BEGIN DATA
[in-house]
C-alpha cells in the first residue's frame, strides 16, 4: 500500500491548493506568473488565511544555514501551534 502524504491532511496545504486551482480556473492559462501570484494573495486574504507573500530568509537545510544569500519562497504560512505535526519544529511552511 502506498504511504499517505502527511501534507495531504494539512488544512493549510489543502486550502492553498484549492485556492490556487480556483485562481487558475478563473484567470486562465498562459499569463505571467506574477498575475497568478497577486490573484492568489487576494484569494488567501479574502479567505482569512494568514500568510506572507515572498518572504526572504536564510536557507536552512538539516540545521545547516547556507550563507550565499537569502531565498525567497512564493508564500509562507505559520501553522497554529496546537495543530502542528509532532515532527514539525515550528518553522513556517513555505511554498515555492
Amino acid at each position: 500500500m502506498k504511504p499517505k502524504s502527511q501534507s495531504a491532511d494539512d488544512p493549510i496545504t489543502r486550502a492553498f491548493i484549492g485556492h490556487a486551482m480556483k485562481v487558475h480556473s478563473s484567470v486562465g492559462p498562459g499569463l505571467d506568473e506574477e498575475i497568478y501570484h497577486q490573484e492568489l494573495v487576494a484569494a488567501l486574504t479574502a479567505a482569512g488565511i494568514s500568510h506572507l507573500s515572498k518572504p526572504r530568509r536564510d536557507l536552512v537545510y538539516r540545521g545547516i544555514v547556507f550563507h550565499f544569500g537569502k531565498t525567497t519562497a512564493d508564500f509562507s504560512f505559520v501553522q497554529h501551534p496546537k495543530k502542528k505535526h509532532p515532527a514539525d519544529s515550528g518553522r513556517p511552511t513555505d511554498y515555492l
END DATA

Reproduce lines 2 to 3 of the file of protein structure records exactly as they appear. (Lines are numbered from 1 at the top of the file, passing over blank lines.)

C-alpha cells in the first residue's frame, strides 16, 4: 500500500491548493506568473488565511544555514501551534 502524504491532511496545504486551482480556473492559462501570484494573495486574504507573500530568509537545510544569500519562497504560512505535526519544529511552511 502506498504511504499517505502527511501534507495531504494539512488544512493549510489543502486550502492553498484549492485556492490556487480556483485562481487558475478563473484567470486562465498562459499569463505571467506574477498575475497568478497577486490573484492568489487576494484569494488567501479574502479567505482569512494568514500568510506572507515572498518572504526572504536564510536557507536552512538539516540545521545547516547556507550563507550565499537569502531565498525567497512564493508564500509562507505559520501553522497554529496546537495543530502542528509532532515532527514539525515550528518553522513556517513555505511554498515555492
Amino acid at each position: 500500500m502506498k504511504p499517505k502524504s502527511q501534507s495531504a491532511d494539512d488544512p493549510i496545504t489543502r486550502a492553498f491548493i484549492g485556492h490556487a486551482m480556483k485562481v487558475h480556473s478563473s484567470v486562465g492559462p498562459g499569463l505571467d506568473e506574477e498575475i497568478y501570484h497577486q490573484e492568489l494573495v487576494a484569494a488567501l486574504t479574502a479567505a482569512g488565511i494568514s500568510h506572507l507573500s515572498k518572504p526572504r530568509r536564510d536557507l536552512v537545510y538539516r540545521g545547516i544555514v547556507f550563507h550565499f544569500g537569502k531565498t525567497t519562497a512564493d508564500f509562507s504560512f505559520v501553522q497554529h501551534p496546537k495543530k502542528k505535526h509532532p515532527a514539525d519544529s515550528g518553522r513556517p511552511t513555505d511554498y515555492l